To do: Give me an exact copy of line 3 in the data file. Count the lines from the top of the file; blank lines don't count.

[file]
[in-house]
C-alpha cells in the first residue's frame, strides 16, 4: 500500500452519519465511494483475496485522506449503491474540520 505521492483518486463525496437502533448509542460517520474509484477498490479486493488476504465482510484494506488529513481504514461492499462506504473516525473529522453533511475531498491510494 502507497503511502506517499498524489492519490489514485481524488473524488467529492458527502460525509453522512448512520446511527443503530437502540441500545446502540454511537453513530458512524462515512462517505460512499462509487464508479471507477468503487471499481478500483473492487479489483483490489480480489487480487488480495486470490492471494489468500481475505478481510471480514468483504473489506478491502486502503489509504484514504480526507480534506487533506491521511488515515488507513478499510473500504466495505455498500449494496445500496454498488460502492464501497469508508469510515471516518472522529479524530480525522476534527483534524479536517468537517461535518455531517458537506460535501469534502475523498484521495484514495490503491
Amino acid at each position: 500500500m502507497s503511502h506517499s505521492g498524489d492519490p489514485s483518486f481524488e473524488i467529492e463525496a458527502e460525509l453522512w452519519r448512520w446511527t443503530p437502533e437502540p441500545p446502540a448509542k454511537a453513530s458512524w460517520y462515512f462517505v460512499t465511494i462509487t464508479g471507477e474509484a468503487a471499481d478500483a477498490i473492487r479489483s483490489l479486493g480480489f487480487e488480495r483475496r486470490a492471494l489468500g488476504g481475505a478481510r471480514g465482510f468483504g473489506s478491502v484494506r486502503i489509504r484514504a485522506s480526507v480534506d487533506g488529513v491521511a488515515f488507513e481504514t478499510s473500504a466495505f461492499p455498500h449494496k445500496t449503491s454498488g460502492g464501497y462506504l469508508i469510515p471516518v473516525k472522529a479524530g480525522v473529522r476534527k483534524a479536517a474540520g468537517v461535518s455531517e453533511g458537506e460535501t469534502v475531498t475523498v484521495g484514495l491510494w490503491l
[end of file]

Amino acid at each position: 500500500m502507497s503511502h506517499s505521492g498524489d492519490p489514485s483518486f481524488e473524488i467529492e463525496a458527502e460525509l453522512w452519519r448512520w446511527t443503530p437502533e437502540p441500545p446502540a448509542k454511537a453513530s458512524w460517520y462515512f462517505v460512499t465511494i462509487t464508479g471507477e474509484a468503487a471499481d478500483a477498490i473492487r479489483s483490489l479486493g480480489f487480487e488480495r483475496r486470490a492471494l489468500g488476504g481475505a478481510r471480514g465482510f468483504g473489506s478491502v484494506r486502503i489509504r484514504a485522506s480526507v480534506d487533506g488529513v491521511a488515515f488507513e481504514t478499510s473500504a466495505f461492499p455498500h449494496k445500496t449503491s454498488g460502492g464501497y462506504l469508508i469510515p471516518v473516525k472522529a479524530g480525522v473529522r476534527k483534524a479536517a474540520g468537517v461535518s455531517e453533511g458537506e460535501t469534502v475531498t475523498v484521495g484514495l491510494w490503491l